Chapter 12: Reporting and Interpreting Owners’ Equity
Shareholders/ stockholder: when someone invest in a corporation
Receive shares that you can subsequently sell on established stock exchanges without affecting
o Management voice
o Residual claim
Management information circular (proxy): a notice of annual meetings that contained several pages of
information concerning the people who were nominated to be members of the board of directors
Authorized number of shares: the maximum number of shares that a corporation can issue, as specified
in the charter
Issued shares: refers to the number of shares that have been issued
Outstanding shares: refers to the total number of shares that are owned by shareholders on any
Earnings per Share = Profit / average number of common shares outstanding
Two Types of Shares: common shares and preferred shares
All corporations issue common shares, while only some issued preferred shares
Common shares: the basic voting shares used by a corporation; called residual equity because they rank
after preferred shares for dividend and liquidation distributions.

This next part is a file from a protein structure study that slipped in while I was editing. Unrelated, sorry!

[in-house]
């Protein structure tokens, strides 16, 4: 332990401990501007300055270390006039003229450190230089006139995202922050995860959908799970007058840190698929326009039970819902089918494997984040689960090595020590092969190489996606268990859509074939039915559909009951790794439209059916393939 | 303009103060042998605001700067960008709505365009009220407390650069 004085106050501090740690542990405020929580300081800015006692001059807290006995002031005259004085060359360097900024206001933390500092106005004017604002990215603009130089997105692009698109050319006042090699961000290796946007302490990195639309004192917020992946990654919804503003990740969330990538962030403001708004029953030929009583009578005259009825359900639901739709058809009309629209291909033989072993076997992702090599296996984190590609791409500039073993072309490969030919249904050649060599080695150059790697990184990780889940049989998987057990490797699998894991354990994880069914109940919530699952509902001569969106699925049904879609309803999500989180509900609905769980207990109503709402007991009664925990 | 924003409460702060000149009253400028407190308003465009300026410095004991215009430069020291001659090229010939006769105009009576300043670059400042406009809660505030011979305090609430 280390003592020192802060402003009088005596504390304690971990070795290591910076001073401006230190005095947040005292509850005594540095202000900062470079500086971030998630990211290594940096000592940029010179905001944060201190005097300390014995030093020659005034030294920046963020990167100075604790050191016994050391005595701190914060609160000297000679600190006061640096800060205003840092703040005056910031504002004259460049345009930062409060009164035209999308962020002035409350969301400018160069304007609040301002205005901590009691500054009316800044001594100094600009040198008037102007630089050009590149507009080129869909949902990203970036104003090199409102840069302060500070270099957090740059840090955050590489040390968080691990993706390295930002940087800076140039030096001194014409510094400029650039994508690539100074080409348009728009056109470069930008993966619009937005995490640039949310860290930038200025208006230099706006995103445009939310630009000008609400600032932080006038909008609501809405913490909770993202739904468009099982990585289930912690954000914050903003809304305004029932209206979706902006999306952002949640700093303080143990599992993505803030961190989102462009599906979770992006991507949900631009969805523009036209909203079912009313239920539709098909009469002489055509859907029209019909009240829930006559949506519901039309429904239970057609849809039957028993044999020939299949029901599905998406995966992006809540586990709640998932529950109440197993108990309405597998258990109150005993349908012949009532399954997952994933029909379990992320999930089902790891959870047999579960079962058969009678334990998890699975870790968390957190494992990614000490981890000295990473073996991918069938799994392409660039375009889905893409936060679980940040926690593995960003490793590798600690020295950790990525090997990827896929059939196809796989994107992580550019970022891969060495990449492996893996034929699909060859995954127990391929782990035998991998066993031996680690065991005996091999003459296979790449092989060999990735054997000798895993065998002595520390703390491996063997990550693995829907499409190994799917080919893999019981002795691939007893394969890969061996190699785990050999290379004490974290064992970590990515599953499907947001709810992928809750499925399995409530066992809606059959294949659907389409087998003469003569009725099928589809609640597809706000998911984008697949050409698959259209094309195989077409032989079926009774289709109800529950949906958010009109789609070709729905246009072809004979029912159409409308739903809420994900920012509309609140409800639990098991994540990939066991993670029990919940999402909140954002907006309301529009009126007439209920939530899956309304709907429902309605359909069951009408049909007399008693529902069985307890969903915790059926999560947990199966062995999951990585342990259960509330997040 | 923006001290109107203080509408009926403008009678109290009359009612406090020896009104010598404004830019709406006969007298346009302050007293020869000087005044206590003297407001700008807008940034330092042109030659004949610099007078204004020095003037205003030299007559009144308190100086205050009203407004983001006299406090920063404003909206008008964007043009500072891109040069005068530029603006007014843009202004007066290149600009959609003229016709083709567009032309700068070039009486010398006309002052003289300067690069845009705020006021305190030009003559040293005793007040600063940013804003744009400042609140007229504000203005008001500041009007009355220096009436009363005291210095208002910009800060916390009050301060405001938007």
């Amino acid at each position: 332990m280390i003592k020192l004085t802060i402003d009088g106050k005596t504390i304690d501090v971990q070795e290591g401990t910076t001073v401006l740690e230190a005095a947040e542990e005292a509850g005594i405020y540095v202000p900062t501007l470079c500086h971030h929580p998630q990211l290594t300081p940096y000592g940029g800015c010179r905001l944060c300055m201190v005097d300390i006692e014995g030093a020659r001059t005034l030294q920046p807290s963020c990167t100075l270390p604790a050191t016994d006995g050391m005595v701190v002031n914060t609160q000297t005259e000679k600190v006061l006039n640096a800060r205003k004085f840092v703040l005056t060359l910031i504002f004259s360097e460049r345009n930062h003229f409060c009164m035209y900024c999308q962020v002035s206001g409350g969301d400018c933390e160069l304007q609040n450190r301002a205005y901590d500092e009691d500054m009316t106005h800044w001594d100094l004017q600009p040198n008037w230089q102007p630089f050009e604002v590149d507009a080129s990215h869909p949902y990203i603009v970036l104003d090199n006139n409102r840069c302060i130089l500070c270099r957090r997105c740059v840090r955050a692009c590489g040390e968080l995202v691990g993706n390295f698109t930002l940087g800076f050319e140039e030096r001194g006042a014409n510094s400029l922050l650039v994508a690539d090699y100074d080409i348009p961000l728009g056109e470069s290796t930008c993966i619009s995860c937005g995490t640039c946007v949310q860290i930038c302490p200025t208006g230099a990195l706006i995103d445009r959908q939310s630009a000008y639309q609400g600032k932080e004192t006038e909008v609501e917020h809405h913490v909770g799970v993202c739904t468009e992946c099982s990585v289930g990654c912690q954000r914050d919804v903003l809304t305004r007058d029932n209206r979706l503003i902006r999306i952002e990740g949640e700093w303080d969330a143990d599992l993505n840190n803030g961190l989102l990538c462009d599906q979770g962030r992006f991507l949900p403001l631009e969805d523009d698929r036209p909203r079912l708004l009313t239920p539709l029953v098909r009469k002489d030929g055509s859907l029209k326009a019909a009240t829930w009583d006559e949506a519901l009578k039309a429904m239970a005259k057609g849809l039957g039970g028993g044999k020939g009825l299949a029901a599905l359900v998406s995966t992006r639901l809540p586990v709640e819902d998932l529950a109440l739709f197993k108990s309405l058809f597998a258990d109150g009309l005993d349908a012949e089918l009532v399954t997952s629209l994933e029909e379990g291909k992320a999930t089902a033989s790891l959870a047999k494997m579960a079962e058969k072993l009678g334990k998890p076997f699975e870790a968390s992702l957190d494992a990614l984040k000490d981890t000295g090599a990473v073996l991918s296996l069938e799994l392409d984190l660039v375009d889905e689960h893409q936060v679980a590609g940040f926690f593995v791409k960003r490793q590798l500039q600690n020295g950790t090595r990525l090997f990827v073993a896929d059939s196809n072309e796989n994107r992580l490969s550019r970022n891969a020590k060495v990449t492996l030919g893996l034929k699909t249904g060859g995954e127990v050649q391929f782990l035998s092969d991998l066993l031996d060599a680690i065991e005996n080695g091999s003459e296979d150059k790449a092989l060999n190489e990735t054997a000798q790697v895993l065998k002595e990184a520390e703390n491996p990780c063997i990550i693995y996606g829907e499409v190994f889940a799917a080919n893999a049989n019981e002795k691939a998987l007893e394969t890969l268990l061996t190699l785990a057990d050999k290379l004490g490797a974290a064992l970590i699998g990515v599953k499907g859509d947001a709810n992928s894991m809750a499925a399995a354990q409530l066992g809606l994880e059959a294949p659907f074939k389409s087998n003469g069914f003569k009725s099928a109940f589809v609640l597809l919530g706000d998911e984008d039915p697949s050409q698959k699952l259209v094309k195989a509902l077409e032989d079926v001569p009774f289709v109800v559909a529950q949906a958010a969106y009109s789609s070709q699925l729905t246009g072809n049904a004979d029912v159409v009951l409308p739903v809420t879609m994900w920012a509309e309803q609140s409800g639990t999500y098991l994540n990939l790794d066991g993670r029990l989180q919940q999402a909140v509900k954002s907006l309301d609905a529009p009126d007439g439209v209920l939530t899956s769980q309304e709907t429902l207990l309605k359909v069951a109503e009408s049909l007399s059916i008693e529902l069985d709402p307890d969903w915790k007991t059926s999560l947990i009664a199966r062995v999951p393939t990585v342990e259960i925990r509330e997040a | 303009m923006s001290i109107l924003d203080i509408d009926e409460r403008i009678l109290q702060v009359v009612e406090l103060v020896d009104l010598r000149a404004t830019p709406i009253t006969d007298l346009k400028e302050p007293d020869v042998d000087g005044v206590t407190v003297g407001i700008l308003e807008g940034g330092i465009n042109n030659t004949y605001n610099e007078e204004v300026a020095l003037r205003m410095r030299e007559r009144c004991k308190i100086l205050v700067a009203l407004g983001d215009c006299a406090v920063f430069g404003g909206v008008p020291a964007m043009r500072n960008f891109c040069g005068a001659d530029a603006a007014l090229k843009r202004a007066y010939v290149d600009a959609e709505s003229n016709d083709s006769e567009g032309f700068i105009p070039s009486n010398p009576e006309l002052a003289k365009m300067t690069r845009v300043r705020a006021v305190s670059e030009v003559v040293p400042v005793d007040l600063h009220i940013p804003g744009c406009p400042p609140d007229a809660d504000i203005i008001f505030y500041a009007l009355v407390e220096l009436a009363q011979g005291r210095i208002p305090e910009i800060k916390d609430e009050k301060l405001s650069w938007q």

Par value: the nominal value per share specified in the charter; it serves as the basis for legal capital
No par value shares: shares that have no par value specified in the corporate charter
Legal capital: the permanent amount of capital, defined by law, that must remain invested in the
business; it serves as a cushion for creditors
Owners could not withdraw all of their capital in anticipation of a bankruptcy, which would leave
creditors with an empty corporate shell. When a corporation issues no par value shares, the legal capital
is the initial amount received from shareholders.
Initial Public Offering (IPO): involves the very first sale of a company’s shares to the public
Seasoned new issues/ secondary shares offerings: once the share of a company are traded on
established markets, additional sales of new shares to the public
Investors can sell shares to other investors without directly affecting the corporation. Shareholders
expect to earn money on their investment form both dividends and increases in the share price. MGTB06
Some companies often cannot afford to pay cash for needed assets and services; they sometimes issue
shares to people who can supply these assets and services. Many executives will join start-up
companies for very low salaries because they also earn compensation in the form of common shares.
When a company issues shares to acquire assets or services, the acquired items are recorded at the
market value of the shares issued at the date of the transaction in accordance with the cost principle. If
the market value of the shares issued cannot be determined, the market value of the consideration
received should be used.
One of advantages of the corporate form is the possibility to separate the management of a business
from its ownership. This separation can also be a disadvantage because some managers may not act in
the best interests of shareholders.
Stock options: permit managers to buy shares at a fixed price
A fair value of the options can